A collaboration this weekend that honors the stories of women through music and dance from the Sephardic Jewish tradition is also, at its heart, the story of a long friendship.
“We kind of just have this soul connection,” Rachel Valfer said of her artistic collaborator Miriam Peretz. “I don’t know how to say it in a way that’s not hippie-dippie.”
“Miriam and I have both loved a lot of the Ladino repertoire from high school,” said Valfer, who went to Berkeley High with Peretz.
The two artists not only went to school together, they also lived together in Israel while studying at Jerusalem’s Center for Middle Eastern Classical Music, where Valfer learned techniques and theory of Azeri (Azerbaijani), Persian and Arabic music. The women founded the Ladino Project after returning to the Bay Area.
Valfer said her love for Ladino music — part of the Judeo-Spanish culture that grew out of the Spanish expulsion — goes back even further, to childhood.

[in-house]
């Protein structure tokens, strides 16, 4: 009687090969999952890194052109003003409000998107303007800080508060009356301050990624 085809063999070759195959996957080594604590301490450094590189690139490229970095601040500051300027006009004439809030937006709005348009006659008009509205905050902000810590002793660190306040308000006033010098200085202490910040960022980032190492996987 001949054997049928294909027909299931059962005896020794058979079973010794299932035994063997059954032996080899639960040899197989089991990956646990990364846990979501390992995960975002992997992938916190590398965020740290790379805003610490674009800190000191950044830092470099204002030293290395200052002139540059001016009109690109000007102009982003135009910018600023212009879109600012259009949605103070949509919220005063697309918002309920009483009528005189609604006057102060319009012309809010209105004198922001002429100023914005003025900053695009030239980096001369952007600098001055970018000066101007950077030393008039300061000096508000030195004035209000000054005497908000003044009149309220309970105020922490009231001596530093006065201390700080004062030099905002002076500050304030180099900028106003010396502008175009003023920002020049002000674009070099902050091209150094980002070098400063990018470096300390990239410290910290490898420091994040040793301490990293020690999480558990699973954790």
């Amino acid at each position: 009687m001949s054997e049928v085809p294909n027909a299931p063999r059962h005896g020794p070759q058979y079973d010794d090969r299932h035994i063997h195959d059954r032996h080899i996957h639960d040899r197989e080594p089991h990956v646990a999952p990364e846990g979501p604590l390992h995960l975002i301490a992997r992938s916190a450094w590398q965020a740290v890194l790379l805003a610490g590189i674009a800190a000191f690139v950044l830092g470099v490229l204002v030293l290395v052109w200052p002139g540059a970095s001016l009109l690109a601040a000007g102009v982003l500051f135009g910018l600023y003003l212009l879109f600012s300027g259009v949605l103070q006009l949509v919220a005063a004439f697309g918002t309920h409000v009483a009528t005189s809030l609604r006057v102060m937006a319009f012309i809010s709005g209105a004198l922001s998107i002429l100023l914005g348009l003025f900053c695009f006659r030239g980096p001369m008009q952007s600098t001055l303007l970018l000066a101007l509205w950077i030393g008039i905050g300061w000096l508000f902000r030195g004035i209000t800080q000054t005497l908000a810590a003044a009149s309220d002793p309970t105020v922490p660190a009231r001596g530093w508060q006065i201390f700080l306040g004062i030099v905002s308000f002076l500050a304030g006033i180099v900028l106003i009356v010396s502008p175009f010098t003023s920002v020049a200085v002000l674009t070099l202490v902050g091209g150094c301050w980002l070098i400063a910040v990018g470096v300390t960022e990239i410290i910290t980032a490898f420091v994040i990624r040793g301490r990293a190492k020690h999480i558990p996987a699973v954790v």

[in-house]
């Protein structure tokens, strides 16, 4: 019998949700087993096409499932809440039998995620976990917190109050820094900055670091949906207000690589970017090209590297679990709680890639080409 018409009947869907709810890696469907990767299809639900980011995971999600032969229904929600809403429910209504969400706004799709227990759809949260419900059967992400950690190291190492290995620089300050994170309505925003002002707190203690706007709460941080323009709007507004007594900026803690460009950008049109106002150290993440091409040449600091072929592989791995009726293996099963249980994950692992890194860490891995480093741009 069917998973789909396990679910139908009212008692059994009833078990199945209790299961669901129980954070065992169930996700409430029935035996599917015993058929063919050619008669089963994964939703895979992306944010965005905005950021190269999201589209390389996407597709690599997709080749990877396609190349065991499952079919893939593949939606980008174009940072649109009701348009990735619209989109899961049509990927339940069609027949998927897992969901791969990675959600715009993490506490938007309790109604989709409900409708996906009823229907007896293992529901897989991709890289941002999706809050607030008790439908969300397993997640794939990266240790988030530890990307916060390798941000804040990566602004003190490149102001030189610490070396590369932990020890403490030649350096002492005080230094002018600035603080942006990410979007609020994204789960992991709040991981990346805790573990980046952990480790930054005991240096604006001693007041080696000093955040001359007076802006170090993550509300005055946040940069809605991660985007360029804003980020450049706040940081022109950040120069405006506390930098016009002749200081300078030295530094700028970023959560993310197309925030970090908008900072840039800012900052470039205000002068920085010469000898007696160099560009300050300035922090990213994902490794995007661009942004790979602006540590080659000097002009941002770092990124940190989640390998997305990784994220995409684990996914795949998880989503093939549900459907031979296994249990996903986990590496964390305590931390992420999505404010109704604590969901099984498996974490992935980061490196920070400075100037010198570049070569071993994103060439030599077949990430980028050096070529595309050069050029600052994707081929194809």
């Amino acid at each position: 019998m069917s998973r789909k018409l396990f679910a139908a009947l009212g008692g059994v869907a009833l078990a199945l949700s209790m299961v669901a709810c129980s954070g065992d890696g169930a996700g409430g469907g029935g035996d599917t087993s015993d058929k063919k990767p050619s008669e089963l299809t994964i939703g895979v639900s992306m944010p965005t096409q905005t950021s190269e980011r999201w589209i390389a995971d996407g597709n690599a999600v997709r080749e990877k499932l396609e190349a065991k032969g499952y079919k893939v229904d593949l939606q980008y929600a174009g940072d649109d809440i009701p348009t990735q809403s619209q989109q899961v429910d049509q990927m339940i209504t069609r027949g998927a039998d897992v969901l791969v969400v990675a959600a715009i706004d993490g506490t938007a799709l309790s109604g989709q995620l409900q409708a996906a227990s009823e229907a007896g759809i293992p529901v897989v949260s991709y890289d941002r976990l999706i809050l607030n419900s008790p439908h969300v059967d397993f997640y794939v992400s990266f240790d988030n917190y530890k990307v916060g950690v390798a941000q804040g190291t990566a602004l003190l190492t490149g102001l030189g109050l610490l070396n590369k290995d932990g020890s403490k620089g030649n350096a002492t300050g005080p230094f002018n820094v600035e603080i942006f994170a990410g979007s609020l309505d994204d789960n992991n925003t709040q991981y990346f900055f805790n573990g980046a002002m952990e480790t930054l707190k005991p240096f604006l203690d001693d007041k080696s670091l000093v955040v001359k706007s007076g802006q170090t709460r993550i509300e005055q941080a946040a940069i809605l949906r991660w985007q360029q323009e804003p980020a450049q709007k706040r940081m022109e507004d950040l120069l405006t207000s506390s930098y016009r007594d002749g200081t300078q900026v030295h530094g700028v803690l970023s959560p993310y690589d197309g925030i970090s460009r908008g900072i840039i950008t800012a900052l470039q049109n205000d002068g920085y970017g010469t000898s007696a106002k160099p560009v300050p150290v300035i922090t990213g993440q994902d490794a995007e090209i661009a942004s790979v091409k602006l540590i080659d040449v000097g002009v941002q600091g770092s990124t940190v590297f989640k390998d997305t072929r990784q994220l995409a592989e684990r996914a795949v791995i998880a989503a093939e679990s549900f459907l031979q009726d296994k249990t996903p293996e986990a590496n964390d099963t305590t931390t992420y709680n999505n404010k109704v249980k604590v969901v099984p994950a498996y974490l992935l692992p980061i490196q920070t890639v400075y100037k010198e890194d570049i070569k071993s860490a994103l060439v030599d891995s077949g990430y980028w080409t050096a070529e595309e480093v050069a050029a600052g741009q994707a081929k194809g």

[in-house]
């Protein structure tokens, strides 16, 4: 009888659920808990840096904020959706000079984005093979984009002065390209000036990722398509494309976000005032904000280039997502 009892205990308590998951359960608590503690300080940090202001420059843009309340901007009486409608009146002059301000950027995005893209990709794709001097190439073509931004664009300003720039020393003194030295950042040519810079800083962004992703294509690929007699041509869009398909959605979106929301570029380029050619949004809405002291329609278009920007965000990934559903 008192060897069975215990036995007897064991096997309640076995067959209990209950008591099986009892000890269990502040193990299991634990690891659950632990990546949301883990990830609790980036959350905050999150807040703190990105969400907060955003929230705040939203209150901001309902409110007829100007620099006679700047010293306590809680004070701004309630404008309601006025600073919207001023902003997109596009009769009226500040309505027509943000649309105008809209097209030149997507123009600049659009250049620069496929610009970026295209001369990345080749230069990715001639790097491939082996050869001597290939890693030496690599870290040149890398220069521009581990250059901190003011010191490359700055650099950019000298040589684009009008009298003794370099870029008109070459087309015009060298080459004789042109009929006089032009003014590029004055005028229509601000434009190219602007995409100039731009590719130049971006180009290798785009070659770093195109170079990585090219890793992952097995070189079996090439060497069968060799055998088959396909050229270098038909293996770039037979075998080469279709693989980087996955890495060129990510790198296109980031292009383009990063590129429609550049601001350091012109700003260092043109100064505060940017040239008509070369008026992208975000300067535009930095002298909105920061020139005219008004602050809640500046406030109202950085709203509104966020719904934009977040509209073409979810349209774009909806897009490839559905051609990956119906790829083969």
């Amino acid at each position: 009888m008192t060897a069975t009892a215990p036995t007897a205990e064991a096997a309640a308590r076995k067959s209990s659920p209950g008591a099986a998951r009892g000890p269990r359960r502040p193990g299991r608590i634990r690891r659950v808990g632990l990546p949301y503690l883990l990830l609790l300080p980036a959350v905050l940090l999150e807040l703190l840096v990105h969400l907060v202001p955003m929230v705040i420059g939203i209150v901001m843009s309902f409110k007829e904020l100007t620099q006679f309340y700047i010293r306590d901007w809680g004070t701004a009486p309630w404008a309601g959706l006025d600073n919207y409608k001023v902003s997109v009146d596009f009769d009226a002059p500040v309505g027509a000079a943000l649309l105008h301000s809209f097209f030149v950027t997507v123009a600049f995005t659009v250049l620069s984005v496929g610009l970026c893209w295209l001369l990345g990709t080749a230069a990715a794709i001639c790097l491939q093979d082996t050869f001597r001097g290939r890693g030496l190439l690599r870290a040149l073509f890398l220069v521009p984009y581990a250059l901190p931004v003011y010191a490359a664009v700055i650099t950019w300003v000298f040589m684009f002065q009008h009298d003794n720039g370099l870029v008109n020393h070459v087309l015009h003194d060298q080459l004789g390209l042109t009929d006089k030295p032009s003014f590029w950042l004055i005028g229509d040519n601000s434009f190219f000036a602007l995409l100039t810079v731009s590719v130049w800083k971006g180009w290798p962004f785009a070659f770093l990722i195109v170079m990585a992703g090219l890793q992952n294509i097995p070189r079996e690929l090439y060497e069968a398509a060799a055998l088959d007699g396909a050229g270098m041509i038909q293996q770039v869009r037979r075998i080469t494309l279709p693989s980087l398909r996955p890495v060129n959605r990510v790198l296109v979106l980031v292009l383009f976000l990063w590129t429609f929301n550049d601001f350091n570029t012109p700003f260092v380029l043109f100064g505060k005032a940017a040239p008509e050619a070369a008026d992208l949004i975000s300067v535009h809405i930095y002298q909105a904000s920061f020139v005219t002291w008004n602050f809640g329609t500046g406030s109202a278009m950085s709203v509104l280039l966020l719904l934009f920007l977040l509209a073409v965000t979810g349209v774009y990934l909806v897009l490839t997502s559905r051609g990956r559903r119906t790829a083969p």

“Even when I was a little kid, I loved those sounds,” she said.
Valfer also is a member of the Qadim Ensemble, which plays Arabic, Turkish, Greek and other Near East music and is led by her husband, Eliyahu Sills, who in turn is a member of the Ladino Project.
In “MADRE,” which the two women are bringing to San Francisco on June 2 with backing from the Diaspora Arts Connection, traditional and contemporary folk music from North Africa and the Balkans is fused with interpretive dance in a program of pieces that pay homage to women’s oral song traditions. The focus on women’s music is used to illustrate some of the tensions and joys found in daily life at home. “After having kids, I felt very drawn to this,” Valfer said.
She and Peretz will be joined onstage by other Ladino Project members — Sills on bass and a Turkish reed flute called a ney, Dan Cantrell on accordion and Faisal Zedan on percussion — along with flamenco artists David McLean, Clara Rodriguez, Yael Illah and Fanny Ara, mirroring the cultural crossover that flourished in medieval Spain, where flamenco and Sephardic music coexisted.
“The music really does kind of give us these little glimpses of what it could be like,” said Valfer, who hopes the audience will experience the show as a kind of time travel, going back into a Sephardic world of the past that has largely disappeared.